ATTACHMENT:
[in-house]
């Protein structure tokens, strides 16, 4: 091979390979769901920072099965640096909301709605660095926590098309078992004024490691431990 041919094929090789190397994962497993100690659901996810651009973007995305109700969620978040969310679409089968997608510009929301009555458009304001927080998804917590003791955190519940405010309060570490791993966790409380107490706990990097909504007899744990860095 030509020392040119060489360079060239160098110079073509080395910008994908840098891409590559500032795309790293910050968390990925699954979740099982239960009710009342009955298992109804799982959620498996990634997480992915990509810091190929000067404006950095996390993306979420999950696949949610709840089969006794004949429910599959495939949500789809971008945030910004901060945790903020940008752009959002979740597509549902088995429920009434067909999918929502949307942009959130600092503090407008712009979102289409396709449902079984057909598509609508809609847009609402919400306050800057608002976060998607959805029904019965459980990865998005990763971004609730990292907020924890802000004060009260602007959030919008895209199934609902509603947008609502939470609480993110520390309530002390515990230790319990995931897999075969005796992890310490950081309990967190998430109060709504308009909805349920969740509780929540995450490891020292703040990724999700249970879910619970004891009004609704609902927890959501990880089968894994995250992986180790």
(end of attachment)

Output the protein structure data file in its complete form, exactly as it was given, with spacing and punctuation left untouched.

[in-house]
């Protein structure tokens, strides 16, 4: 091979390979769901920072099965640096909301709605660095926590098309078992004024490691431990 041919094929090789190397994962497993100690659901996810651009973007995305109700969620978040969310679409089968997608510009929301009555458009304001927080998804917590003791955190519940405010309060570490791993966790409380107490706990990097909504007899744990860095 030509020392040119060489360079060239160098110079073509080395910008994908840098891409590559500032795309790293910050968390990925699954979740099982239960009710009342009955298992109804799982959620498996990634997480992915990509810091190929000067404006950095996390993306979420999950696949949610709840089969006794004949429910599959495939949500789809971008945030910004901060945790903020940008752009959002979740597509549902088995429920009434067909999918929502949307942009959130600092503090407008712009979102289409396709449902079984057909598509609508809609847009609402919400306050800057608002976060998607959805029904019965459980990865998005990763971004609730990292907020924890802000004060009260602007959030919008895209199934609902509603947008609502939470609480993110520390309530002390515990230790319990995931897999075969005796992890310490950081309990967190998430109060709504308009909805349920969740509780929540995450490891020292703040990724999700249970879910619970004891009004609704609902927890959501990880089968894994995250992986180790």